LECTURE: Researching Enslaved Ancestors

June 16, 2022

Uncovering enslaved ancestors prior to the end of slavery in 1870 can prove challenging. This session will dive deep into creating a research strategy and organizing records found.

LECTURE: Researching African American Ancestors in New England

February 17, 2022

This online lecture will highlight useful collections for researching African American ancestors including court and account records, local histories, original manuscripts, rare documents, and more.

LECTURE: Researching the Deep South

June 10, 2021

Learn about researching your ancestors from South Carolina, Georgia, Alabama, Mississippi, and Louisiana and get tips and solutions for getting ahead.

AUTHOR EVENT: Skip Finley with Whaling Captains of Color: America's First Meritocracy

May 25, 2021

The history of whaling as an industry has been well-told in books, but few have shared the stories of whaling’s leaders of color, including those who joined the whaling industry as an alternative to life on the mainland and, especially, slavery.

LECTURE: Black Families of Revolutionary-Era Plymouth, MA

February 25, 2021

Plymouth’s Mayflower families have been well-studied, but the biographies of the Black men, women, and children who were enslaved by those families and their descendants are vastly under-represented in historical research.

AUTHOR EVENT: Anna Malaika Tubbs with The Three Mothers: How the Mothers of Martin Luther King, Jr., Malcolm X, and James Baldwin Shaped a Nation

February 23, 2021

In this groundbreaking and essential debut work, scholar Anna Malaika Tubbs celebrates Black motherhood by telling the stories of the women who raised and shaped three remarkable, heroic Americans: Martin Luther King, Jr., Malcolm X, and James Baldwin.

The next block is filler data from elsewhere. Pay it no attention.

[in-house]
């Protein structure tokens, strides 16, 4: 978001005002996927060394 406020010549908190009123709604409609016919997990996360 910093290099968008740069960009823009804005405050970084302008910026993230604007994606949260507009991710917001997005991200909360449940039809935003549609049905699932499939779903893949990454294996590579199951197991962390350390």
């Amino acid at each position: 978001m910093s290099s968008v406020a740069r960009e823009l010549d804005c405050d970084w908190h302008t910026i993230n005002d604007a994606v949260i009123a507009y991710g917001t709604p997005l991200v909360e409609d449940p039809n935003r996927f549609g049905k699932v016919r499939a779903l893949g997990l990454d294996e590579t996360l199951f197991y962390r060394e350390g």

LECTURE: Jewish and African American Cemeteries as Borders Uncrossed

December 1, 2020

Why do Americans tend to separate their dead along communal lines rooted in faith, race, ethnicity, or social standing? Join us for a presentation by Dr. Kami Fletcher and Dr. Allan Amanik, editors of the anthology Till Death do us Part: American Ethnic Cemeteries as Borders Uncrossed (University Press of Mississippi/Jackson, 2020).

AUTHOR EVENT: Tamara Payne with The Dead are Arising: The Life of Malcolm X

November 5, 2020

This comprehensive and historic biography paints an unprecedented portrait of Malcolm X, setting him against the larger backdrop of American history.

AUTHOR EVENT: E. Dolores Johnson with Say I’m Dead : A Family Memoir of Race, Secrets and Love

August 25, 2020

Say I’m Dead unwinds the secrets and explores the experiences of a mixed race family in 20th century America.

AUTHOR EVENT: Gretchen Sorin with Driving While Black: African American Travel and the Road to Civil Rights

August 11, 2020

Author Gretchen Sorin and Kinshasha Holman Conwill, Deputy Director of the The National Museum of African American History and Culture discuss Sorin’s new book and upcoming PBS documentary by Ric Burns, “Driving While Black: African American Travel and the Road to Civil Rights.”